March Madness 2005: Jimmy Eat World – “The Middle”
Back when EA was still putting out yearly installments of college sports games, soundtracks were usually an afterthought for the developers—upload a nice variety of university fight songs played by marching bands, slap on the metadata, and move on. That, however, wasn’t the case in March Madness 2005, which featured hilariously somber marching band covers of early 2000s hits. If Papa Roach’s “Last Resort” wasn’t already the epitome of nu-metal melodrama, wait until you hear it played with the bombast only a school band can muster. It’s actually kind of amazing. Jimmy Eat World’s pop-punk classic “The Middle” benefits most from the collegiate treatment, emotionally charged by reverb-laden horns and pounding percussion. I’m not kidding when I say it’s on par with the original; just give it a listen to hear for yourself.
FIFA 08: Digitalism – “Pogo”
Choosing just one song from this iteration of FIFA was tough. For its time, 08’s soundtrack was absolutely massive, spanning 50 tracks from across the globe. The traditional indie-adjacent sound prevailed, but the game also helped expand my primary school horizons to Colombian rock, Algerian electronica, and this bonkers Japanese hip-hop track.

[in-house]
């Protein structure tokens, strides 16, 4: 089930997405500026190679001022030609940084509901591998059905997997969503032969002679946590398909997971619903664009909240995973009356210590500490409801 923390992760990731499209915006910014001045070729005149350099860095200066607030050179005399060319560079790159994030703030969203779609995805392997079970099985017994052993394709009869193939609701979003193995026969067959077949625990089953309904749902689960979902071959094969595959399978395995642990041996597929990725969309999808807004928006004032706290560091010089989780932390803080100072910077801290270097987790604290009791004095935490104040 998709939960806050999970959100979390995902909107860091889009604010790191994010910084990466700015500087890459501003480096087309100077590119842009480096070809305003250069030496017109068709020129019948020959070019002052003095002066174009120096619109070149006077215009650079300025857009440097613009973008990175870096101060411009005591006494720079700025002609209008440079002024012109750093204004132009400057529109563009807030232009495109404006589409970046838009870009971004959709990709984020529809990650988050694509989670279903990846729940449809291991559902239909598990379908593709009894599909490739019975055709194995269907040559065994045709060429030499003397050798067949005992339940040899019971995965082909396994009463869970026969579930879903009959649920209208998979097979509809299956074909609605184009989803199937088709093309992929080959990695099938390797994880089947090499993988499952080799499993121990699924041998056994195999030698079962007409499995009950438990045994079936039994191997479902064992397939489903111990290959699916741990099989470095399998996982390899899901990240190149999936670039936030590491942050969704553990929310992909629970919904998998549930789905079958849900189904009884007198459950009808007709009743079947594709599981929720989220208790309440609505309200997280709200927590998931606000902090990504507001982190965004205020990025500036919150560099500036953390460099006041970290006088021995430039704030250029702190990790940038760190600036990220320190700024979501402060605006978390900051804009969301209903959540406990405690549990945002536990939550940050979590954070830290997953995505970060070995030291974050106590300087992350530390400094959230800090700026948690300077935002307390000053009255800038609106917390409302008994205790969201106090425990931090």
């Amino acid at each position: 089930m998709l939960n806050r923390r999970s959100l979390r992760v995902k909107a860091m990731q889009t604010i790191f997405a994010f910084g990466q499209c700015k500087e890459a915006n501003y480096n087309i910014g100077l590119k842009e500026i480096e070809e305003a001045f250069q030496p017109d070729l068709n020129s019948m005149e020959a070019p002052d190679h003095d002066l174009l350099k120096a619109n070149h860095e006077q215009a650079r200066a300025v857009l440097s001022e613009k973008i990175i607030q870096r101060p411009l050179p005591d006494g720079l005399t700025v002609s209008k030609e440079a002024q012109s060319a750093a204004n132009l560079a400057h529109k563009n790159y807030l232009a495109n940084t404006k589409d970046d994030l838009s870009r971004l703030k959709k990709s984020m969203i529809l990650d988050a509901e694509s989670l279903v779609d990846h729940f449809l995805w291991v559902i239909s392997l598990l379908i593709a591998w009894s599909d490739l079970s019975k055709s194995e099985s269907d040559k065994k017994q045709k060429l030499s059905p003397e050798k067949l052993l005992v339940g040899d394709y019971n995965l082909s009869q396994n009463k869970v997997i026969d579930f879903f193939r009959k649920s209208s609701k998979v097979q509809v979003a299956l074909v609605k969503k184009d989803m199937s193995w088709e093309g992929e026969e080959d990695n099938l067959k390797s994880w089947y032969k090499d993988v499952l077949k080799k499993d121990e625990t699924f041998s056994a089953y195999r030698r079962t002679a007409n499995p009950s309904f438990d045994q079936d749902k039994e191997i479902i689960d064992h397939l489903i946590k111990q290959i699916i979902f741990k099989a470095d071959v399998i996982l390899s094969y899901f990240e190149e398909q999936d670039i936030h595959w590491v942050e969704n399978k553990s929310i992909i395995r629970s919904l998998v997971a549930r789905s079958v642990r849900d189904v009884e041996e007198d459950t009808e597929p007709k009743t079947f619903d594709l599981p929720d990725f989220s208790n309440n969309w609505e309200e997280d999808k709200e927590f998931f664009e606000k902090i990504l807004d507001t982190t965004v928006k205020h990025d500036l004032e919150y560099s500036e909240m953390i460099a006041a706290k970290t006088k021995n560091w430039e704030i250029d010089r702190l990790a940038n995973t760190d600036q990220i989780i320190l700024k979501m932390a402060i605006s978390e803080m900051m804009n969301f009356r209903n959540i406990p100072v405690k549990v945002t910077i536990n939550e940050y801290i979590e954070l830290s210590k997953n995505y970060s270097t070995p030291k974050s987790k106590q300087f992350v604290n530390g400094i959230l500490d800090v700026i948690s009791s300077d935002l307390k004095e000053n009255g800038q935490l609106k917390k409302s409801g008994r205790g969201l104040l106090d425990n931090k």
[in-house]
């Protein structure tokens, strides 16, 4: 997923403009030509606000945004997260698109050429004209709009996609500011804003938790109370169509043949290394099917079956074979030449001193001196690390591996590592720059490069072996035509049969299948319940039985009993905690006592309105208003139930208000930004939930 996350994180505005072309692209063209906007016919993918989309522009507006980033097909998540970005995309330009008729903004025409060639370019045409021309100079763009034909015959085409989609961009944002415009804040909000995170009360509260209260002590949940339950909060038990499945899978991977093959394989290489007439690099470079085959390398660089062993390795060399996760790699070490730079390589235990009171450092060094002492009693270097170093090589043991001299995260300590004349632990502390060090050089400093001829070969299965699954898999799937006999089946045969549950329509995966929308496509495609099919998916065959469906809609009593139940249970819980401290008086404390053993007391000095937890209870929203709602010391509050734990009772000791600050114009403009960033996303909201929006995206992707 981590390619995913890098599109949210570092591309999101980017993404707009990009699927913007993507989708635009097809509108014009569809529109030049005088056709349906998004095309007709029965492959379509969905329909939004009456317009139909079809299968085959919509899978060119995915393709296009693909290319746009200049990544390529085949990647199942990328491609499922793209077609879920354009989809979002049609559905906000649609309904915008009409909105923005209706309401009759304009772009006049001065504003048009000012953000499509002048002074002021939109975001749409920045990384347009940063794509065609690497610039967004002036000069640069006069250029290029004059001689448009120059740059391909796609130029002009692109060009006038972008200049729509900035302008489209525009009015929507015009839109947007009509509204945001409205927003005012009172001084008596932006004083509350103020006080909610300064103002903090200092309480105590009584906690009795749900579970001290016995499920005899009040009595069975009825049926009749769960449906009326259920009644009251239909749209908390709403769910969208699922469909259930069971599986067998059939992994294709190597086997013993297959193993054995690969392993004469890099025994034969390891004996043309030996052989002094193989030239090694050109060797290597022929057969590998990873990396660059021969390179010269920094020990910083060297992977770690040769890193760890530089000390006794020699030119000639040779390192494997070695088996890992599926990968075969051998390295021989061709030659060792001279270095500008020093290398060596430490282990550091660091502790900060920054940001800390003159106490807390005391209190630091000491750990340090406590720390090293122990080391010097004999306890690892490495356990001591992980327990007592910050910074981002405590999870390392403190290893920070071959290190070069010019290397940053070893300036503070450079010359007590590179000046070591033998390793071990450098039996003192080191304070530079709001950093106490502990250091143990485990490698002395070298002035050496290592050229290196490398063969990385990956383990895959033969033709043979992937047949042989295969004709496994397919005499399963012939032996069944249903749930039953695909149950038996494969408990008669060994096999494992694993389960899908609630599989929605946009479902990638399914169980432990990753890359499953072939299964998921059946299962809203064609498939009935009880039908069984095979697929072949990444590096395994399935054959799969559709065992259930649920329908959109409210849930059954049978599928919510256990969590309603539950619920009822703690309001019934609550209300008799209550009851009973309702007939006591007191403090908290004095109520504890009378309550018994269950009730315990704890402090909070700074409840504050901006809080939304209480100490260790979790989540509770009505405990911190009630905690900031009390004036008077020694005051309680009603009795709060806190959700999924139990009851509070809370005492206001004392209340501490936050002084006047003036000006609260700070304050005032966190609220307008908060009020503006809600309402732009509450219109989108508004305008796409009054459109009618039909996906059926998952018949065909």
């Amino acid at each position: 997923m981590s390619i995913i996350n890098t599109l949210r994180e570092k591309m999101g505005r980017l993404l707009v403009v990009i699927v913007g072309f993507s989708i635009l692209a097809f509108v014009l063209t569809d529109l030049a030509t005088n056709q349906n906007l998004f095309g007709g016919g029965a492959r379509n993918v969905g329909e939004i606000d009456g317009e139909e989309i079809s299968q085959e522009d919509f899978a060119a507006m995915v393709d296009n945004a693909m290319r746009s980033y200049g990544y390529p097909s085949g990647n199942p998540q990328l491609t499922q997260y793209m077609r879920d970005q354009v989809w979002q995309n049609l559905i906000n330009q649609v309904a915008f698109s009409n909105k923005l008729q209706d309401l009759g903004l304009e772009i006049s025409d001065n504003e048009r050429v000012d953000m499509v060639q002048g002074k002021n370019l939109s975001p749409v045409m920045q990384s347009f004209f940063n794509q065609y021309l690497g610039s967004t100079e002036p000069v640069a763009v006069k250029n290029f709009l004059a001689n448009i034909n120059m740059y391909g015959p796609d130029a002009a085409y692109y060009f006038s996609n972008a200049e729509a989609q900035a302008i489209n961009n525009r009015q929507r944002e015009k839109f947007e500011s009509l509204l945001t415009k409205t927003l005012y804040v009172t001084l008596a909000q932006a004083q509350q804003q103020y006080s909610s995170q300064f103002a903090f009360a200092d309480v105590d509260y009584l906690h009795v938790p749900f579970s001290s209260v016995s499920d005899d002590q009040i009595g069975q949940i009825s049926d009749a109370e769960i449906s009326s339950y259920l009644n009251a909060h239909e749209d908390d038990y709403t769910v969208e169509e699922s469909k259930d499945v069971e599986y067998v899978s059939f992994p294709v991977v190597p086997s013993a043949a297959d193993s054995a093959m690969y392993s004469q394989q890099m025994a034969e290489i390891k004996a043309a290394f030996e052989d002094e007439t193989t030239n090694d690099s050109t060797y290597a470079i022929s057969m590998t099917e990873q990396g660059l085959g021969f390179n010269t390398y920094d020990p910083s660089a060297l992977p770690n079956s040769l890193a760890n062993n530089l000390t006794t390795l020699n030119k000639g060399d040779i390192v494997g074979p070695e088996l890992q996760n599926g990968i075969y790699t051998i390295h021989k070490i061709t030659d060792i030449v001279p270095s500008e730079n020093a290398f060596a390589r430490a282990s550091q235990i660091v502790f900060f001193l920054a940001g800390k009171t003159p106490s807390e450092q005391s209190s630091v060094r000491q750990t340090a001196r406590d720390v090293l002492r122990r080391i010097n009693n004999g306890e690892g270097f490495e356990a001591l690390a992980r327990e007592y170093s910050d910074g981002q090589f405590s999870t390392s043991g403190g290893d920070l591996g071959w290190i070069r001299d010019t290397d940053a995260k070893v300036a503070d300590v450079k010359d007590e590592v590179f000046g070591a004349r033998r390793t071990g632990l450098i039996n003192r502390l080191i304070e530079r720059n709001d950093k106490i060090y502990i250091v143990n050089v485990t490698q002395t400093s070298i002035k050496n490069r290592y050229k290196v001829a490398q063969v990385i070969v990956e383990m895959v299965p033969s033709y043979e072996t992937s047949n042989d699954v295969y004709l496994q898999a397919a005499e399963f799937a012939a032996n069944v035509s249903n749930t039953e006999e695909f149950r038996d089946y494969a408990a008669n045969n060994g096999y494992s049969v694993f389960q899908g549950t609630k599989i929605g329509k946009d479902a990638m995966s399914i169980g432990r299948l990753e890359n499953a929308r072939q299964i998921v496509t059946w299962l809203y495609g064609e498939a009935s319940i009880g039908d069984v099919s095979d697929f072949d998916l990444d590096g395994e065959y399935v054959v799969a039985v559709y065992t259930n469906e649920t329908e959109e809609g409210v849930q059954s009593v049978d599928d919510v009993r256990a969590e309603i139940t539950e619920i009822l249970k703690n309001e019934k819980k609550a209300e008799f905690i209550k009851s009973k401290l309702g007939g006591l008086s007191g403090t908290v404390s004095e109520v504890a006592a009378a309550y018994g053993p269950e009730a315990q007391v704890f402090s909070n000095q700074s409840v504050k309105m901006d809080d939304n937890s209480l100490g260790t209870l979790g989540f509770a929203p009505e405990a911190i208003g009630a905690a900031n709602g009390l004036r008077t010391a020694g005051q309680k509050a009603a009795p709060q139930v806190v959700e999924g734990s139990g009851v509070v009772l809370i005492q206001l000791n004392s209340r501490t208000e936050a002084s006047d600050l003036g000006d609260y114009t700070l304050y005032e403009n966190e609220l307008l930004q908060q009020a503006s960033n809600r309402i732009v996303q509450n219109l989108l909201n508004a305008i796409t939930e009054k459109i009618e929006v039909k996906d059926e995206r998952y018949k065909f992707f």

If there’s one song I associate with the game, though, it has to be “Pogo,” the lead single from German electro-house duo Digitalism’s 2007 record Idealism. It’s very much a product of its time, all aboard the late aughts’ dance-punk wave led by Bloc Party and Yeah Yeah Yeahs, but here the formula is executed to perfection. From its stuttering synth intro to the twangy post-punk guitar riffs scattered throughout, there’s a good reason I’d often mute every other song in the game, looping “Pogo” while playing manager mode. It’s strangely addictive.
MLB 2K8: Battles – “Atlas”
2007 was a weird time, an era when social media had just begun to make its mark on society and the once-opaque lines between the internet and real life began to blur. A collaboration between 2K Sports and arbiters of sub-mainstream music taste Pitchfork Media may not seem all that inconceivable today, but in the heyday of hipsterdom, it was pretty novel. MLB 2K8’s Pitchfork-curated soundtrack featured alt-rock veterans Dinosaur Jr. and once-buzzing indie act The Hold Steady, but its coolest inclusion was Battles’ “Atlas,” a bustling math rock epic laden with alien vocals, clattering drums, and densely-knotted guitaristry. When you’re young, you can’t help but imagine some sort of musical Rube Goldberg machine cranking out tunes like this—even today, it sounds inhuman in the best way.